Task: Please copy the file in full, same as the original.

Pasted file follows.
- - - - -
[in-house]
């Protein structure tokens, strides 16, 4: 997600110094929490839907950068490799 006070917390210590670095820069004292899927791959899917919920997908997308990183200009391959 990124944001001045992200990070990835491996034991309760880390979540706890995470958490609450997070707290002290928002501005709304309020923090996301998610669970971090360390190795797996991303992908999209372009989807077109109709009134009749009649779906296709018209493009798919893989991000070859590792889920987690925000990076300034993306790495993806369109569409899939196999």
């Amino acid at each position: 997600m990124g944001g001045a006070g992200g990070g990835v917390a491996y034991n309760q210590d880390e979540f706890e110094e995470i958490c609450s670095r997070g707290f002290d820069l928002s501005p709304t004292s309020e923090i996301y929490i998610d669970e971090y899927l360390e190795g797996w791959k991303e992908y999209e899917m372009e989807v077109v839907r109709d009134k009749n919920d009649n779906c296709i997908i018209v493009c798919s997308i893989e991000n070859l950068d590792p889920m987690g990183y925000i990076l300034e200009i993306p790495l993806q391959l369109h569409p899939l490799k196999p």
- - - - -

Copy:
[in-house]
């Protein structure tokens, strides 16, 4: 997600110094929490839907950068490799 006070917390210590670095820069004292899927791959899917919920997908997308990183200009391959 990124944001001045992200990070990835491996034991309760880390979540706890995470958490609450997070707290002290928002501005709304309020923090996301998610669970971090360390190795797996991303992908999209372009989807077109109709009134009749009649779906296709018209493009798919893989991000070859590792889920987690925000990076300034993306790495993806369109569409899939196999």
């Amino acid at each position: 997600m990124g944001g001045a006070g992200g990070g990835v917390a491996y034991n309760q210590d880390e979540f706890e110094e995470i958490c609450s670095r997070g707290f002290d820069l928002s501005p709304t004292s309020e923090i996301y929490i998610d669970e971090y899927l360390e190795g797996w791959k991303e992908y999209e899917m372009e989807v077109v839907r109709d009134k009749n919920d009649n779906c296709i997908i018209v493009c798919s997308i893989e991000n070859l950068d590792p889920m987690g990183y925000i990076l300034e200009i993306p790495l993806q391959l369109h569409p899939l490799k196999p």